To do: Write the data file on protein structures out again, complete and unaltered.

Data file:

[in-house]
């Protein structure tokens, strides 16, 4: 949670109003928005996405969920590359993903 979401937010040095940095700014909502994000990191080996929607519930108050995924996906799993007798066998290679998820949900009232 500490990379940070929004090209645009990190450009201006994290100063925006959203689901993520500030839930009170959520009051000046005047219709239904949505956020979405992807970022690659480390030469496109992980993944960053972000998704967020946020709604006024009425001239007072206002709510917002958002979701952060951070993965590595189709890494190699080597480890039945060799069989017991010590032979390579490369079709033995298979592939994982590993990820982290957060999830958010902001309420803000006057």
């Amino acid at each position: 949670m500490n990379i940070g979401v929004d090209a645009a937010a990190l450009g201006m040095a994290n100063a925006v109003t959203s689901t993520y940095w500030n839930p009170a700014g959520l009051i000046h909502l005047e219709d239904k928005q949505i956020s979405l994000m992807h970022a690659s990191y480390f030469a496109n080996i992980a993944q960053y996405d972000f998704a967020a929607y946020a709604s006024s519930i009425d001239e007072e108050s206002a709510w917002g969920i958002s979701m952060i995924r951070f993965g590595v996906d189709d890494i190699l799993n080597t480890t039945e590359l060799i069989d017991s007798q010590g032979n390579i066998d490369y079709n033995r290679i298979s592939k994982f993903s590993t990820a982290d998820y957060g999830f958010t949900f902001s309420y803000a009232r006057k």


[in-house]
């Protein structure tokens, strides 16, 4: 949670109003928005996405969920590359993903 979401937010040095940095700014909502994000990191080996929607519930108050995924996906799993007798066998290679998820949900009232 500490990379940070929004090209645009990190450009201006994290100063925006959203689901993520500030839930009170959520009051000046005047219709239904949505956020979405992807970022690659480390030469496109992980993944960053972000998704967020946020709604006024009425001239007072206002709510917002958002979701952060951070993965590595189709890494190699080597480890039945060799069989017991010590032979390579490369079709033995298979592939994982590993990820982290957060999830958010902001309420803000006057």
């Amino acid at each position: 949670m500490n990379i940070g979401v929004d090209a645009a937010a990190l450009g201006m040095a994290n100063a925006v109003t959203s689901t993520y940095w500030n839930p009170a700014g959520l009051i000046h909502l005047e219709d239904k928005q949505i956020s979405l994000m992807h970022a690659s990191y480390f030469a496109n080996i992980a993944q960053y996405d972000f998704a967020a929607y946020a709604s006024s519930i009425d001239e007072e108050s206002a709510w917002g969920i958002s979701m952060i995924r951070f993965g590595v996906d189709d890494i190699l799993n080597t480890t039945e590359l060799i069989d017991s007798q010590g032979n390579i066998d490369y079709n033995r290679i298979s592939k994982f993903s590993t990820a982290d998820y957060g999830f958010t949900f902001s309420y803000a009232r006057k």